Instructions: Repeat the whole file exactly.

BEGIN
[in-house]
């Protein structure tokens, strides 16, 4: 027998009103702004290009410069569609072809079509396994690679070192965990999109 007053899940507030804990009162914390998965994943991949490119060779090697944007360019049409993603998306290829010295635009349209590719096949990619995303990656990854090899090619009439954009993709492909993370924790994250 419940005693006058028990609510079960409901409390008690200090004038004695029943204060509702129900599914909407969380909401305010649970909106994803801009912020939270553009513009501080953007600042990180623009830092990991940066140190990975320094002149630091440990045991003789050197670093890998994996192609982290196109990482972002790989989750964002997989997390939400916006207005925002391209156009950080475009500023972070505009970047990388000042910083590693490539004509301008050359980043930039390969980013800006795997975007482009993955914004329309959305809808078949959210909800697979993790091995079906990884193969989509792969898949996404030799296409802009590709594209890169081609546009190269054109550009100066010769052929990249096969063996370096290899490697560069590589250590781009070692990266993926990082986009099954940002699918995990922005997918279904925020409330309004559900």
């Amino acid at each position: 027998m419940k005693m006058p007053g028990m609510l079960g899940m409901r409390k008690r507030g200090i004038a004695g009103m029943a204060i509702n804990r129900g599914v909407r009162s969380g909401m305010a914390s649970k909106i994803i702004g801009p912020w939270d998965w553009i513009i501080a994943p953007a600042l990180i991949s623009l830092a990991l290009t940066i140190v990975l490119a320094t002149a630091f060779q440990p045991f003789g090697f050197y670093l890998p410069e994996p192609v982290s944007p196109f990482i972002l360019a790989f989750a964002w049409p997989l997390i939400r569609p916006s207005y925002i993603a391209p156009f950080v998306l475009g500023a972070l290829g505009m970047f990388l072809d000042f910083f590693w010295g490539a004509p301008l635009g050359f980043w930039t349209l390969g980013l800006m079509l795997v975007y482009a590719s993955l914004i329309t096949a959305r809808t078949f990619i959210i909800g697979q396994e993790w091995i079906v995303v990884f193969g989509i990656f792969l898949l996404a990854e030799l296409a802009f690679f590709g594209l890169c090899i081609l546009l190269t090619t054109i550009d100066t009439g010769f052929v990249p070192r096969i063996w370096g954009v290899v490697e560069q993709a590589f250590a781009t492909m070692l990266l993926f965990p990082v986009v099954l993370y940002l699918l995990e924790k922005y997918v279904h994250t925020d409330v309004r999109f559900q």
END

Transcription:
[in-house]
């Protein structure tokens, strides 16, 4: 027998009103702004290009410069569609072809079509396994690679070192965990999109 007053899940507030804990009162914390998965994943991949490119060779090697944007360019049409993603998306290829010295635009349209590719096949990619995303990656990854090899090619009439954009993709492909993370924790994250 419940005693006058028990609510079960409901409390008690200090004038004695029943204060509702129900599914909407969380909401305010649970909106994803801009912020939270553009513009501080953007600042990180623009830092990991940066140190990975320094002149630091440990045991003789050197670093890998994996192609982290196109990482972002790989989750964002997989997390939400916006207005925002391209156009950080475009500023972070505009970047990388000042910083590693490539004509301008050359980043930039390969980013800006795997975007482009993955914004329309959305809808078949959210909800697979993790091995079906990884193969989509792969898949996404030799296409802009590709594209890169081609546009190269054109550009100066010769052929990249096969063996370096290899490697560069590589250590781009070692990266993926990082986009099954940002699918995990922005997918279904925020409330309004559900």
């Amino acid at each position: 027998m419940k005693m006058p007053g028990m609510l079960g899940m409901r409390k008690r507030g200090i004038a004695g009103m029943a204060i509702n804990r129900g599914v909407r009162s969380g909401m305010a914390s649970k909106i994803i702004g801009p912020w939270d998965w553009i513009i501080a994943p953007a600042l990180i991949s623009l830092a990991l290009t940066i140190v990975l490119a320094t002149a630091f060779q440990p045991f003789g090697f050197y670093l890998p410069e994996p192609v982290s944007p196109f990482i972002l360019a790989f989750a964002w049409p997989l997390i939400r569609p916006s207005y925002i993603a391209p156009f950080v998306l475009g500023a972070l290829g505009m970047f990388l072809d000042f910083f590693w010295g490539a004509p301008l635009g050359f980043w930039t349209l390969g980013l800006m079509l795997v975007y482009a590719s993955l914004i329309t096949a959305r809808t078949f990619i959210i909800g697979q396994e993790w091995i079906v995303v990884f193969g989509i990656f792969l898949l996404a990854e030799l296409a802009f690679f590709g594209l890169c090899i081609l546009l190269t090619t054109i550009d100066t009439g010769f052929v990249p070192r096969i063996w370096g954009v290899v490697e560069q993709a590589f250590a781009t492909m070692l990266l993926f965990p990082v986009v099954l993370y940002l699918l995990e924790k922005y997918v279904h994250t925020d409330v309004r999109f559900q």